Friday 6 April 2012


"Learning is finding out what you already know. Doing is demonstrating that you know it. Teaching is reminding others that they know it just as well as you. You are all learners, doers, teachers" - Richard Bach

When I started to think about this blogpost, this quote jumped off the (virtual) page at me. The main aim of our 2 day residential is really to inspire our A level Spanish pupils by showing them how much they already know as well as letting them see how they can work round it if they can't think of the word.

As usual, we did a vast number of different activities this year with our group of 25 students. As well as the 3 Spanish teachers, there was our Spanish assistant from last year, Vicent, as well as two past pupils, Rachel and Jonny. We led 45 minute workshops with groups of 8 pupils. Mine featured some thinking skills activities on Eva Perón, thanks to the wonderful John Connor, as well as using the Spanish Talking Photos I found on the MFL Twitterati Spanish Dropbox and a series of plenary topic cards.

As well as the workshops, we had a series of activities aimed at encouraging the pupils to speak.We had a treasure hunt and teambuilding activities as well as watching a Spanish DVD.
This year's survival activity was to choose the top 5 items if your plane crashed in Canada.

We awarded spot prizes for the text speak activity:

By far the highlight of the immersion each year, this year's Dragon's Den style activity was to produce a toy using the resources provided:

This is the group who made a theatre

This group made a rocket

This group pitched an idea for a safari jeep

The winning group went for a car. We felt that their pitch included the most Spanish and that was what pushed the final decision

Other activities that we had planned but didn't have time for included a team building activity

as well as a language activity

I cannot stress enough the amount of enjoyment I personally get from our immersion residential. The sense of pride in seeing pupils blossom, the realisation that some are struggling and need a little more attention in class from now til study leave, the joy at seeing the change from Lower to Upper 6, no matter what the level, the sheer energy that 25 pupils gathered for a common purpose can bring to a group, and the love of a language that we share. If you are thinking about doing something similar, don't think - do it!


Of all the sessions I went to, this was the one that I thought "Boom! I can use this on Monday morning with my pupils" Jen crammed this session with loads of tips for approaching the controlled assessment tasks using the technology that is available to help improve pupil performance. It's all about developing memory and speaking skills.

 Digital voice recorders/mobile phones. Phones are better because they pretty much all have them, and headphones. Most pupils will have smartphones with Apps, but even without, they will have voice recorders. Jen's advice is that they record every marked paragraph that they do.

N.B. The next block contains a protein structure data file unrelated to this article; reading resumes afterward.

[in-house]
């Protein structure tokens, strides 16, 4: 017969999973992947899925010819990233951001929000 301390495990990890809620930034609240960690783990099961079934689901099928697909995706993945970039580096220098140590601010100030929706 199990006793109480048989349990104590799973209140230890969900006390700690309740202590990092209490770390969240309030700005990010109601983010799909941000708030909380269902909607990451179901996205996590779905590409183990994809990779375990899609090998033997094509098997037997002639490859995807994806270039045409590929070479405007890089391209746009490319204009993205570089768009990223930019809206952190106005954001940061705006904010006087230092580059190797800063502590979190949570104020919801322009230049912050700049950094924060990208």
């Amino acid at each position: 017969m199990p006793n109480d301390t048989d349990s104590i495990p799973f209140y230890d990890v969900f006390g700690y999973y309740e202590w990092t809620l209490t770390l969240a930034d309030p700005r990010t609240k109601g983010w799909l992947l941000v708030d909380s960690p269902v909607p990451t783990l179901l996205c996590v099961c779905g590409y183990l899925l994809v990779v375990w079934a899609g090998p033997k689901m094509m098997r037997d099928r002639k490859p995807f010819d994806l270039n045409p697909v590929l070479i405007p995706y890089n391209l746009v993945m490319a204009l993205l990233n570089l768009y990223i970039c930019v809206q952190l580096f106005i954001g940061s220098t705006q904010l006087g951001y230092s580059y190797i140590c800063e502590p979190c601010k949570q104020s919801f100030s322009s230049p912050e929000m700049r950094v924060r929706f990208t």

 Songify (iPhone) makes spoken word into song! I used this several times over the course of the following week, to show my Form class as well as my three GCSE classes and my A level pupils.
 Songsmith for Windows is a bit like Audacity, pupils speak or sing into it, then they can add sound effects, beats etc. It is free for the first 6 hours of recording.
 is great for Edexcel's picture prompt. It is free, you upload a picture, record a soundfile for the photo, share it etc
 Voicethread – all pupils record on the same picture
 Text to speech to upload their drafts to controlled assessment with It is less creative than Voki but gets them to concentrate on the language. Dragon Dictation is speech to text
 Record yourself talking. Make sure you select the right language.
 Put text in, hit go, watch it scroll, test themselves how well they know their answers if learning off by heart and see if they can go faster
 Linelearner (iPhone app) Pretend it’s a play. Use the techniques that actors use. There is not much space on the lite version, so it is probably better to buy the app
 Jen has a video file of memory tips from actors – Zena is going to put it on the blog
 Advanced flashcards. Copy and paste as much as you want. Choose the number of blanks you want, have the first letter of the words etc. Might help them develop their 40 words sheet in terms of the words they continually stumble on. It won’t save it for next time unless you save it as a website

Unfortunately I had to leave Jen's session slightly early to get ready for mine, but she has blogged about her session including the resources here

I have added her tips to our Spanish wiki here

#ILILC2 BERTRAM RICHTER “Can we put that on the blog please?” Getting students blogging

This was a really interesting session by Bertram who gave us the reasons why he decided to start blogging with his pupils first of all:
 Learning community feel
 Authentic audience
 Differentiation
 Reading and listening
 Reflection and debate
 ICT skills
 Creativity showcase
 Authentic material
 Multiple feedback loops
 Outside expertise
 Vokis have really helped with punctuation
There were a lot of interesting tips given by Bertram re blogging. He pointed out that the threaded comments tool parallels mark schemes at A level – the pupils respond to comments. Blogspot has just introduced threaded comments. In terms of choosing where to put your blog, he commented that email blogposts are easiest to manage as they are low effort and high impact.

Bertram started by publishing their work for them where ‘work’= anything embeddable eg Worldes, tagxedo, storybirds, vokis, tripline, linos. He recommends that you teach the pupils to find the embed code, thereby training them to do it themselves in the future. Other tips included setting challenges such as "First three to email it get on the blog" and having a class vote for the best three to go on the blog. Give them the criteria and use Poll anywhere for the vote. 2 stars and a wish is a routine feedback system in their school so the pupils were very comfortable with this feedback.